UAE-raised Jordanian fine artist Mohammed Hindash pivoted into makeup artistry and photography after being courted by brands and several prominent sheikhas in the Gulf. Following tie-ups with the likes of Make Up Forever and MAC on packaging and product collaborations and a co-created eyeliner with Middle East beauty retailer Faces (which at the time was branded as Woojoo), Hindash has spent the last two years developing his own brand Hindash Cosmetics, which debuted in March.
“My focus is to create one-product drops instead of a big collection that can be overwhelming,” Hindash says. “The market is saturated and people have a lot thrown at them all the time [so] the strategy is to work on a hero product and have that product be an essential in our routine.” The makeup artist, whose customer base extends to the US and Europe and targets men and women, is targeting sales of $8 to $11 million in the first year.
Another new entrant into the market is Noha Nabil, a Kuwaiti influencer with 9 million followers on Instagram whose namesake colour cosmetics collection launched in January 2021. Initially targeting consumers in the region rather than a global audience, Nabil is banking on her proximity to a Middle Eastern audience to answer local needs.
“Beauty routines are different in every part of the world. Consumers have become real beauty experts, so brands need to localise even more; this is challenging and complex for global brands to pursue,” Nabil says. The brand recently staged a pop-up presence in Dubai’s Mirdif City Centre Mall, which it intends to roll out across Gulf Cooperation Council markets (GCC), prioritising cities in Saudi Arabia.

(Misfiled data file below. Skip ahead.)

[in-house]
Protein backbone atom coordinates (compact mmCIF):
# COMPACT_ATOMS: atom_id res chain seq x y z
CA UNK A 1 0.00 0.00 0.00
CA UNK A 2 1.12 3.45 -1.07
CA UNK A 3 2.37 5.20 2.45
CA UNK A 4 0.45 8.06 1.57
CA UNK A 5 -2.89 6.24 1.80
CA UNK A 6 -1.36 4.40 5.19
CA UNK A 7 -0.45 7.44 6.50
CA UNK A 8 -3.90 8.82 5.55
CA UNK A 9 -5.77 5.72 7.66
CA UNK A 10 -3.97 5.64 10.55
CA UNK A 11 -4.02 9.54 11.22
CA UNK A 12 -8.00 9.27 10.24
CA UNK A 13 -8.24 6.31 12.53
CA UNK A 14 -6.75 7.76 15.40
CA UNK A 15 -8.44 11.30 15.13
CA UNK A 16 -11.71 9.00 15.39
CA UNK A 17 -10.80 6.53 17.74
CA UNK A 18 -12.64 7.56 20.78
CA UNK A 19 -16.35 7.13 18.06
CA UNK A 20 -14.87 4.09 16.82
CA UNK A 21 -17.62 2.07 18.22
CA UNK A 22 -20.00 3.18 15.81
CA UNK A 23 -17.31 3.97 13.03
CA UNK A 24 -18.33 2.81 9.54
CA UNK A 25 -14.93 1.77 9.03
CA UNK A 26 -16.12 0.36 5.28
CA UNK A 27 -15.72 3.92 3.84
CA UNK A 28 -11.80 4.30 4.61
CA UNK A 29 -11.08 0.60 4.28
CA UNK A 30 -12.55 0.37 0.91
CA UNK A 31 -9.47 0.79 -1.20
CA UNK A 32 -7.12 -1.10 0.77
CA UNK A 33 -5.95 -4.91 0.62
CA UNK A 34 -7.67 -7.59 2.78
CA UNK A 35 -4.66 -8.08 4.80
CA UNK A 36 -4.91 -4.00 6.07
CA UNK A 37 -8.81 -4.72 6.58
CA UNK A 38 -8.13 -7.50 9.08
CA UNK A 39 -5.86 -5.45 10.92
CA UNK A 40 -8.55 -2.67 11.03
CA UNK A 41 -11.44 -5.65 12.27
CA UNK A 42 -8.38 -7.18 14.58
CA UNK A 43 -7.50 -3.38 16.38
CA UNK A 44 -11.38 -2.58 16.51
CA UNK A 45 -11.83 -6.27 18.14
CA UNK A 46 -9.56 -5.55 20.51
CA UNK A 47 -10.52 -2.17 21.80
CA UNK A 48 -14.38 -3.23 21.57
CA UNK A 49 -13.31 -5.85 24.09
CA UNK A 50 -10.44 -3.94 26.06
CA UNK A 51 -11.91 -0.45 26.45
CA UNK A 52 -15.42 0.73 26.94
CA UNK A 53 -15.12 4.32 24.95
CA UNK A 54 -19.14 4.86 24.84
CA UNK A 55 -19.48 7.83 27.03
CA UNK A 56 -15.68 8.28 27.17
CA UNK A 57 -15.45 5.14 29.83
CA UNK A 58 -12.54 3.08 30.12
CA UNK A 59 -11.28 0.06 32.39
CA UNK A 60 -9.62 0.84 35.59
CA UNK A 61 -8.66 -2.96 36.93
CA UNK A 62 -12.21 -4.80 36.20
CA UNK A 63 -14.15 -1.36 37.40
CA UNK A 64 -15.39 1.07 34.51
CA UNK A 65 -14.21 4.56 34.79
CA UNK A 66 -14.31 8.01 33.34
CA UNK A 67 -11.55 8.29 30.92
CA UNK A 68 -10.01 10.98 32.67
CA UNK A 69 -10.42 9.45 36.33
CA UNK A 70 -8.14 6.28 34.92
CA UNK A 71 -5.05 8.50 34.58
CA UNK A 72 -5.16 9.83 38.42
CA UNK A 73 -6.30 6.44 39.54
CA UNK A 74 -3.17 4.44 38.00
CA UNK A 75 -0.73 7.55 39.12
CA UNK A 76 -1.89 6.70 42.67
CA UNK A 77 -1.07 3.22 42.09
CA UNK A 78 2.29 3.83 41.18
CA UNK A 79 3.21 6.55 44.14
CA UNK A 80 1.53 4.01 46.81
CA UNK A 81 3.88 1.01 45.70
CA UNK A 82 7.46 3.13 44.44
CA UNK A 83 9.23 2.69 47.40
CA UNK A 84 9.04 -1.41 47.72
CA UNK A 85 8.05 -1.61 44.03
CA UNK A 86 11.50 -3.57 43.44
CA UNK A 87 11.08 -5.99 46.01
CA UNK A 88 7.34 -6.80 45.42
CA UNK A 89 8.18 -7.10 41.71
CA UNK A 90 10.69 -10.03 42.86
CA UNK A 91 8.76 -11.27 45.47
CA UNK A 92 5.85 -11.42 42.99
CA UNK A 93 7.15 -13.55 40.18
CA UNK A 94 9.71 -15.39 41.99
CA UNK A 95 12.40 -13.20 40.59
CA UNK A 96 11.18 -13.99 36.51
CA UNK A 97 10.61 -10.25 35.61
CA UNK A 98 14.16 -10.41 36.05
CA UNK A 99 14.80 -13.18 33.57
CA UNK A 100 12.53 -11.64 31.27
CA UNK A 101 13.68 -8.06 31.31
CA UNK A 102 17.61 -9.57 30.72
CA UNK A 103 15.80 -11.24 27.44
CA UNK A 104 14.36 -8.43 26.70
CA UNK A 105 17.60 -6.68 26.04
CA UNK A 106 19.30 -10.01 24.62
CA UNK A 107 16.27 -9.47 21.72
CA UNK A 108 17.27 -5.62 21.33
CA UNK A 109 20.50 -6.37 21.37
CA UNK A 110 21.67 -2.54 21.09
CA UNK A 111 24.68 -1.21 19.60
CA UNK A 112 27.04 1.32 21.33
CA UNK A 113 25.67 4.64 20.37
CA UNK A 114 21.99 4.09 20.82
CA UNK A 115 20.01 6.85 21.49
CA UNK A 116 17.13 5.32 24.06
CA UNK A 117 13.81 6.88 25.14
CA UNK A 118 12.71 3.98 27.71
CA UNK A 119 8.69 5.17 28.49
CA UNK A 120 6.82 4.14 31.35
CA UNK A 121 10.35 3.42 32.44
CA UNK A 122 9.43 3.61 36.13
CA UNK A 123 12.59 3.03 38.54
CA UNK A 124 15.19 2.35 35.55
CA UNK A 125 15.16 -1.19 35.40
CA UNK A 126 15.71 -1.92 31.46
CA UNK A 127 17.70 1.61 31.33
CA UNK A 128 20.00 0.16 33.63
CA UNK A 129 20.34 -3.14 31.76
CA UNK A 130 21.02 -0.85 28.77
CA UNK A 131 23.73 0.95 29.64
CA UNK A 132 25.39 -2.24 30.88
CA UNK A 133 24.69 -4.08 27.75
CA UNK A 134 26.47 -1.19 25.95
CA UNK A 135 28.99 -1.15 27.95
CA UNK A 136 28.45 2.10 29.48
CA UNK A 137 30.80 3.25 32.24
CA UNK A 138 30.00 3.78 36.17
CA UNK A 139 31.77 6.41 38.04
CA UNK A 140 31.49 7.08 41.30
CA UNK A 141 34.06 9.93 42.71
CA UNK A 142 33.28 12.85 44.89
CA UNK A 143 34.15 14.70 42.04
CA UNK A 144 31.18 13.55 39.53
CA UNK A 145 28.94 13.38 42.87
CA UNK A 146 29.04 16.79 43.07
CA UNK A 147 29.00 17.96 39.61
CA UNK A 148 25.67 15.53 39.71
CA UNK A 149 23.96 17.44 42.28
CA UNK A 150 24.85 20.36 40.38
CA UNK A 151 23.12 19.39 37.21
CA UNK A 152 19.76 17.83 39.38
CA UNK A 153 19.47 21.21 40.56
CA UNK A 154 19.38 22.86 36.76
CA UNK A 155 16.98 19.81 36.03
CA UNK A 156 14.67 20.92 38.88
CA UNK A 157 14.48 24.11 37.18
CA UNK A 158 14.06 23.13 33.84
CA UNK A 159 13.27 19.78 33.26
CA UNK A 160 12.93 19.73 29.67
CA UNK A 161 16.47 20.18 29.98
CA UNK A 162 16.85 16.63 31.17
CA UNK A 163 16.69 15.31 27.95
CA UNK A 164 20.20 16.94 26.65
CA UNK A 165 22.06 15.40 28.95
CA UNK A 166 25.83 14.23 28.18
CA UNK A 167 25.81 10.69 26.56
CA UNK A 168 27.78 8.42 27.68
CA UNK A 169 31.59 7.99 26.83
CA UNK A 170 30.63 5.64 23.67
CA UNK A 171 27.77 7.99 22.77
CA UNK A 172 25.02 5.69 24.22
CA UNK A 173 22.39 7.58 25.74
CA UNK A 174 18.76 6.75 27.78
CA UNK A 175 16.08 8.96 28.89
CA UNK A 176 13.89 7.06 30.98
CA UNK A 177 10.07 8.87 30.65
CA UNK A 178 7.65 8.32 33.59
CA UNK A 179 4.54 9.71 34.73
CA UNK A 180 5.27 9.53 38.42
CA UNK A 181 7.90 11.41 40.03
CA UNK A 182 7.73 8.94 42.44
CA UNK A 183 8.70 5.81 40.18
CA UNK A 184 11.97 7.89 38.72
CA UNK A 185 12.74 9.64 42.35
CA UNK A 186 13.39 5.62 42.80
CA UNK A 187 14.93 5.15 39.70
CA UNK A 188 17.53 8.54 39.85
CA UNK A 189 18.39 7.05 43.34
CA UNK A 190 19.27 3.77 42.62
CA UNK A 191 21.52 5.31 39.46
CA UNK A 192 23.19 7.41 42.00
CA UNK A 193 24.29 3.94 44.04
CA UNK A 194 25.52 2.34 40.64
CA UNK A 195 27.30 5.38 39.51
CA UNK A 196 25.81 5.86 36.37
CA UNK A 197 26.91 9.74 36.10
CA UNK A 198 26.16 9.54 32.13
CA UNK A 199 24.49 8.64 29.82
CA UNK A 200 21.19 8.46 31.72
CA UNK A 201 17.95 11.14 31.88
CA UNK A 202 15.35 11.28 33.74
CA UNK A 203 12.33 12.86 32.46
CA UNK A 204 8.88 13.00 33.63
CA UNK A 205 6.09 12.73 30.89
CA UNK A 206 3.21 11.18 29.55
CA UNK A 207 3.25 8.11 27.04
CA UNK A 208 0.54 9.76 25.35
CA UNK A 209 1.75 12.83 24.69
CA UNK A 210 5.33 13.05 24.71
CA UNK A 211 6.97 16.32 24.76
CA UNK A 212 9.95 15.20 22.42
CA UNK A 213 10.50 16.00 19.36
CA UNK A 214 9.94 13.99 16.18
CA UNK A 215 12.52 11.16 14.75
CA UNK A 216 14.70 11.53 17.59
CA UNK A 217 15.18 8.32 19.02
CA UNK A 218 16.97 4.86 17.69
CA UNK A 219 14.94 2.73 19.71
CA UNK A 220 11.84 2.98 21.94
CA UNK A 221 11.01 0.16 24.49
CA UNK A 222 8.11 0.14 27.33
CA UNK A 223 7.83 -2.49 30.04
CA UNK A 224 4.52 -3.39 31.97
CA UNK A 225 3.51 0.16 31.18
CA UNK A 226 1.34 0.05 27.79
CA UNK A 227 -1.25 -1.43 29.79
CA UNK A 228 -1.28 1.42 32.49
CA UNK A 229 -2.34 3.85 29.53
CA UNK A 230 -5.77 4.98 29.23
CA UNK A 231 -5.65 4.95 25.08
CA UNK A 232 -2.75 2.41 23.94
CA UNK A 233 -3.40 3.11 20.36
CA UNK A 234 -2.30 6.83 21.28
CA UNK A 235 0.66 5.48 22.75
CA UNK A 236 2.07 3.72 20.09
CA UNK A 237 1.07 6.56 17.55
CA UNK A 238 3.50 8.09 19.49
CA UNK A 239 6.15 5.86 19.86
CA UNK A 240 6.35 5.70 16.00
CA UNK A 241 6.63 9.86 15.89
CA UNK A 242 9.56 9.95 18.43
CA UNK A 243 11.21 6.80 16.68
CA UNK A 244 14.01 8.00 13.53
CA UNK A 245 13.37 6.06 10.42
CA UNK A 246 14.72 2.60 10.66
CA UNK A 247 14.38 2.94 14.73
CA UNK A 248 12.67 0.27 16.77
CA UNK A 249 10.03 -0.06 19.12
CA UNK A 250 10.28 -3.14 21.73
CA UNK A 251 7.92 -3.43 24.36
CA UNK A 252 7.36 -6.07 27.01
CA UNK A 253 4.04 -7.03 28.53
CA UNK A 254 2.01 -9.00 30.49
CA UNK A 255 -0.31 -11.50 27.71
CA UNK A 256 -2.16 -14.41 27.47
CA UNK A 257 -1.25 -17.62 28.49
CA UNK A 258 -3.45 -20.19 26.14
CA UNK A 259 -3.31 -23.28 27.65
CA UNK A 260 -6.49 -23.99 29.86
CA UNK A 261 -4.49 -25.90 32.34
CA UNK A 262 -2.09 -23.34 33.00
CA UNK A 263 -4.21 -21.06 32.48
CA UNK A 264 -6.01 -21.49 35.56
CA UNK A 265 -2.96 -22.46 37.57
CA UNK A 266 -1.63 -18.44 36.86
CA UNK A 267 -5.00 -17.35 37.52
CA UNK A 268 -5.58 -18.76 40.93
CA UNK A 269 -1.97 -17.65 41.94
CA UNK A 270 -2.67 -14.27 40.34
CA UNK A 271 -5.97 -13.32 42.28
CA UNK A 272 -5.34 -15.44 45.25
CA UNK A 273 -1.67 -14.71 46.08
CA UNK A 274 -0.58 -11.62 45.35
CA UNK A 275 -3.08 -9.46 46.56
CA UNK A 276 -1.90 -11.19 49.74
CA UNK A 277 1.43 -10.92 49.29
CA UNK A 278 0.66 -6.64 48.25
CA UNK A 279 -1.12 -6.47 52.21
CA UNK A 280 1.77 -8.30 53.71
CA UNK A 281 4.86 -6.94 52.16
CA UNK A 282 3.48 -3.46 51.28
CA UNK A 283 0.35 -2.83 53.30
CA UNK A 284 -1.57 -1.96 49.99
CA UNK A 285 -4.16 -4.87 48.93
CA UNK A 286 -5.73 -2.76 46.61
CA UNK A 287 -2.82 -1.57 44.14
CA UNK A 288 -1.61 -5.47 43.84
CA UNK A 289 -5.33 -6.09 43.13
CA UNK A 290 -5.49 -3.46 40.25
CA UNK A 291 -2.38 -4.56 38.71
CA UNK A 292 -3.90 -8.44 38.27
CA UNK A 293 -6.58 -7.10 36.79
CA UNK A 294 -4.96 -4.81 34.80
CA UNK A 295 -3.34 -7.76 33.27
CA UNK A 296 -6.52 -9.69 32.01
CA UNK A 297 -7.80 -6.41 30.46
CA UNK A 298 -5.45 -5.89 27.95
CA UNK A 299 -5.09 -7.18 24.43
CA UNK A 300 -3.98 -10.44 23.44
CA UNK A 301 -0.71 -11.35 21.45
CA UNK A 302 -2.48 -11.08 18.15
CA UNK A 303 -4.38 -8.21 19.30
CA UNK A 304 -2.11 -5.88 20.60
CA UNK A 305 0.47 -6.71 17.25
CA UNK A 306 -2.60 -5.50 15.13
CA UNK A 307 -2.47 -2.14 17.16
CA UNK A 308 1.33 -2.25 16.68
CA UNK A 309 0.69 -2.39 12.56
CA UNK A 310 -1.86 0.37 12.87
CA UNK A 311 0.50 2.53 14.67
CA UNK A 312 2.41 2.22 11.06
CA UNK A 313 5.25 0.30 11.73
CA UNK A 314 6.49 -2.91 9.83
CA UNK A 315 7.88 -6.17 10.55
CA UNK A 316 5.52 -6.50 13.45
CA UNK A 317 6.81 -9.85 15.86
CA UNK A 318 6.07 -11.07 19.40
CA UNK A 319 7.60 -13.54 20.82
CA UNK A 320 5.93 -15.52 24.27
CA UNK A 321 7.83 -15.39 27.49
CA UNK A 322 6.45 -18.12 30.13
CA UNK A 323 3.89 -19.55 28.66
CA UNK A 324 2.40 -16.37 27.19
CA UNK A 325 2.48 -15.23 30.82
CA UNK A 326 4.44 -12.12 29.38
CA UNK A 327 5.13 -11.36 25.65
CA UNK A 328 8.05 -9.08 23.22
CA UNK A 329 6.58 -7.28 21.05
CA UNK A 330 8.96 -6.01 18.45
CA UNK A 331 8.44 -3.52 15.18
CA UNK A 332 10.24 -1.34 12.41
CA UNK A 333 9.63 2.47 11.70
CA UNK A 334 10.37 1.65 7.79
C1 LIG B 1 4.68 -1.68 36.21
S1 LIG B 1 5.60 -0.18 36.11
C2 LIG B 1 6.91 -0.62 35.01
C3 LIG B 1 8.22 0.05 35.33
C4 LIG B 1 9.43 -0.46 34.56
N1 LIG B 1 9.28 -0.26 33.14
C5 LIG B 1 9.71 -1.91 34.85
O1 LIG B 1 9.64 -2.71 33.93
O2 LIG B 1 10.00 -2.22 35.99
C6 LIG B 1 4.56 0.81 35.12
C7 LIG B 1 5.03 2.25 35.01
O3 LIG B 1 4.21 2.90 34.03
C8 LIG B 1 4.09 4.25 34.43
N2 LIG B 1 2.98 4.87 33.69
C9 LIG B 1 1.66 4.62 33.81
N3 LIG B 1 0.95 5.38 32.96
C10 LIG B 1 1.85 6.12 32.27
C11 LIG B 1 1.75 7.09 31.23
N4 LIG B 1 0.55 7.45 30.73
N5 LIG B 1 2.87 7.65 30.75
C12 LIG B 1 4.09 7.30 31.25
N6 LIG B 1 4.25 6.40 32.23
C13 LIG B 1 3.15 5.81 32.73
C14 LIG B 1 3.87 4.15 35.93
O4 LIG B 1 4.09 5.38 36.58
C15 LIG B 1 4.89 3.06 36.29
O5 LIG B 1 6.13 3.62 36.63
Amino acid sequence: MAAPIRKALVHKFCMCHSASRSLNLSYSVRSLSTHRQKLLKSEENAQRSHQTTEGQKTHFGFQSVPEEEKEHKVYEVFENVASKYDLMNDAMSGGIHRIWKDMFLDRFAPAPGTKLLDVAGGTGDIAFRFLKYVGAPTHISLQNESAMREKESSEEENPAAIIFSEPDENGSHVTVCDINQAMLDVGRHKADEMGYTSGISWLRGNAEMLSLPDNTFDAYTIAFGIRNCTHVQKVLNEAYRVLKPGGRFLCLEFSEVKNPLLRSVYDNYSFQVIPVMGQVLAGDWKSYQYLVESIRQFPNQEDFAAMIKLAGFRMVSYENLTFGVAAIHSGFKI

“I firmly believe digital-first brands need physical space; they need to physically express the brand’s universe to provide the consumers with a phygital omnichannel experience. That is really difficult to achieve in a traditional crowded retailer environment; this is why we have built our business to be a direct-to-consumer business both online and offline,” says Nabil.
Is it wise to invest in potential competitors?
While influencer beauty brands are big business globally, they have added resonance in the Middle East. “The social community is so strong, so vibrant and engages at a much higher level than anywhere else in the world,” says MAC’s James Aquilina, international and global commercial senior vice president and general manager, of the region’s social adoption. “You have larger followings in a place like China but the level of engagement in the Middle East is so high.”